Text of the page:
If we had £1 for every time we’ve been asked which are the best restaurants in Manchester, we’d all have our own private yachts, holiday homes in the Caribbean, top of the range Mercs, and still have a few bob left in the bank.
So to save you the trouble of asking us – and us the trouble of answering – we decided to put our heads together and publish our choice of the 50 best restaurants in Greater Manchester. There’s no charge.
Here they are, in no particular order. And they’re all in Greater Manchester.
Please feel free to disagree. Remember, in the immortal words of the poet, opinions are like ****holes. Everybody’s got one. This is ours.
Adam Reid at The French
Regularly lauded as a potential Michelin star winner, The French is a destination restaurant for all. Adam’s Great British Menu-winning dessert Golden Empire is a must-try, alongside four, six or nine course tasting menus. A treat for any fine dining enthusiasts, The French showcases everything that is great about northern produce and cooking.
One of the most elegant restaurants in the city, with chic decor and food to match, Asha’s Indian cuisine brings exotic flavours and ingredients to beautifully crafted signature dishes. With a menu boasting local ingredients as well as dishes with a British flavour and influence, Asha’s is a culinary adventure across continents.
Once home to Aiden Byrne, Living Ventures’ restaurant is still providing fantastic service and exceptional dishes from head chef Nat Tofan and unbeatable views of Manchester. A set lunch is excellent value, or try the tasting menu of eight or 12 courses – a vegetarian version is available, too.
The first branch of this modern British steakhouse to open outside the capital, Hawksmoor offers simply superb steaks from dry-aged British rump and rib-eye to porterhouse and chateaubriand alongside classy cocktails and a winning wine list. Leave room for the heavenly sticky toffee pudding with clotted cream.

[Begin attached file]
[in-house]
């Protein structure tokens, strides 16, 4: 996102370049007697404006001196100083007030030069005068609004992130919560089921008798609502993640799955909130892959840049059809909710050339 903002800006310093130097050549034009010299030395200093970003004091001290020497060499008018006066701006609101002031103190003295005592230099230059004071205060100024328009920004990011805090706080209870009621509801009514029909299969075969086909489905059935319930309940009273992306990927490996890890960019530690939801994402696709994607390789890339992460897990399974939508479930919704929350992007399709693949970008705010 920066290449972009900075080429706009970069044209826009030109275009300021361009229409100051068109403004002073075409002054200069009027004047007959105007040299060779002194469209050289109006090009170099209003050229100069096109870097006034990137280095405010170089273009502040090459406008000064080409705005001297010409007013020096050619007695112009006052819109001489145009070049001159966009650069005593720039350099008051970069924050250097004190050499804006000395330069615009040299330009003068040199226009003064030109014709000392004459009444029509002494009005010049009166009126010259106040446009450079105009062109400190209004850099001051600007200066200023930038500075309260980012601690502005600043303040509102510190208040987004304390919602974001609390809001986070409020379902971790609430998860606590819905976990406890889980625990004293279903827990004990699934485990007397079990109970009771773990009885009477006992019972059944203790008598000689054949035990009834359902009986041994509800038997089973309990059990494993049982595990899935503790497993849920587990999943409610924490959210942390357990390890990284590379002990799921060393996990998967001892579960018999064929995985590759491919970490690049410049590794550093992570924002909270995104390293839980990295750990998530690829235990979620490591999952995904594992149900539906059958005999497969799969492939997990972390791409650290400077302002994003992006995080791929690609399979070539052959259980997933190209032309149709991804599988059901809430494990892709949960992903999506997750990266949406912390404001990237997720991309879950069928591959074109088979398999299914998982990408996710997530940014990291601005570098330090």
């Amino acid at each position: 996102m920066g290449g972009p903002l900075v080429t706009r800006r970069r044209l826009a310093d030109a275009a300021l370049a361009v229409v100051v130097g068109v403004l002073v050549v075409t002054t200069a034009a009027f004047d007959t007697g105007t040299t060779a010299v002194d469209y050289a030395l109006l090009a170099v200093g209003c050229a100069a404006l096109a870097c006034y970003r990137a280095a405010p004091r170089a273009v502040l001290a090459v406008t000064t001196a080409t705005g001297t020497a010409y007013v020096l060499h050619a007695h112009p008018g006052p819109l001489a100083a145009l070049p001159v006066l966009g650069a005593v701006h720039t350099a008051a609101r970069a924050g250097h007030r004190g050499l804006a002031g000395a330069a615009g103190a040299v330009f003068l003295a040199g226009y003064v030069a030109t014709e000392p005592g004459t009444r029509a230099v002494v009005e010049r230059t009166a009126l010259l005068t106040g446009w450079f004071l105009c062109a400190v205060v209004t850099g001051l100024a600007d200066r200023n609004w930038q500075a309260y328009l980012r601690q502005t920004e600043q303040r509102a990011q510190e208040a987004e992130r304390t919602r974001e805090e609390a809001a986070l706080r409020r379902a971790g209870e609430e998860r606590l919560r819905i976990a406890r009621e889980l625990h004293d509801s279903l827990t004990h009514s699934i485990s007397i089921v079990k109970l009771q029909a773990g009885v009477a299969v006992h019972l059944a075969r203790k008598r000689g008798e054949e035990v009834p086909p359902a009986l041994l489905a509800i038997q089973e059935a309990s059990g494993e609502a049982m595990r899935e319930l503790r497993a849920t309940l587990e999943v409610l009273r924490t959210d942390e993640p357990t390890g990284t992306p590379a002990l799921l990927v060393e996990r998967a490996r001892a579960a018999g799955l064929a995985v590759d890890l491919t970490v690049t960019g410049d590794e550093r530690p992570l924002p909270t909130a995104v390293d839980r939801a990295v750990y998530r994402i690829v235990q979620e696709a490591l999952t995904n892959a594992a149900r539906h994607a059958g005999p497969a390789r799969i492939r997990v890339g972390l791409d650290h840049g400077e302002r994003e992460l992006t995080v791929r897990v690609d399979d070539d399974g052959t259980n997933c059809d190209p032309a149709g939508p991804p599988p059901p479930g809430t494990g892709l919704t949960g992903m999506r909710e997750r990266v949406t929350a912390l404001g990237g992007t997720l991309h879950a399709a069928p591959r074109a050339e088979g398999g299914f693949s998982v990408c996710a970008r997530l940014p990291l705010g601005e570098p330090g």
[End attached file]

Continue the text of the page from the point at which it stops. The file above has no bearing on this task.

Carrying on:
The Rabbit in the Moon
Michael O’Hare may have departed earlier this year, but The Rabbit is still a sought-after destination for experiential diners. Technically adept and playfully presented, the ‘space-age’ Asian tasting menu is for anyone who wants a different kind of meal.
Where The Light Gets In
Tucked away in Stockport’s Rostron Brow (once infamous for its ale houses of ill-repute), ex-L’Enclume chef Sam Buckley’s restaurant is a bright, loft-style space with views across the rooftops towards Robinsons Brewery. There’s no menu, rather a procession of small plates inspired by the day’s catch, harvest and slaughter, with virtually nothing going to waste.
Albert Square Chop House
This renowned British chop house celebrates classic dishes from crispy pig fritters to a hearty steak and ale pudding with gravy. Their famous corned beef hash is 10 days in the making, served with sautéed potatoes and creamed onions, topped with a soft-poached egg and crispy dry-cured bacon.
‘Passionate about Catalan and Spanish cuisine’ is how Peter and Elaine Kinsella describe themselves and you can see this in their restaurant and food. Spread across two floors of the beautiful Barton Arcade, Lunya has an extensive range of menus with dishes for all tastes and quality ingredients beautifully crafted into authentic tapas dishes. The on site shop means you can take their great produce home.
This crowdfunded bistro in Didsbury was the third opening from barnstorming chef Gary Usher, following on from his critically acclaimed Burnt Truffle in Merseyside and Sticky Walnut in Chester. Must-try dishes include braised featherblade of beef with truffle and parmesan chips, and the ultimate custard tart.
The region’s first authentic southern Italian pasta kitchen, with a new branch in Ancoats following the success of the Altrincham original, Sugo offers a succinct menu focusing predominantly on pasta slow-dried in Bari. The signature orecchiette is made with meltingly tender slow-cooked beef shin, pork shoulder and spicy ‘nduja ragù.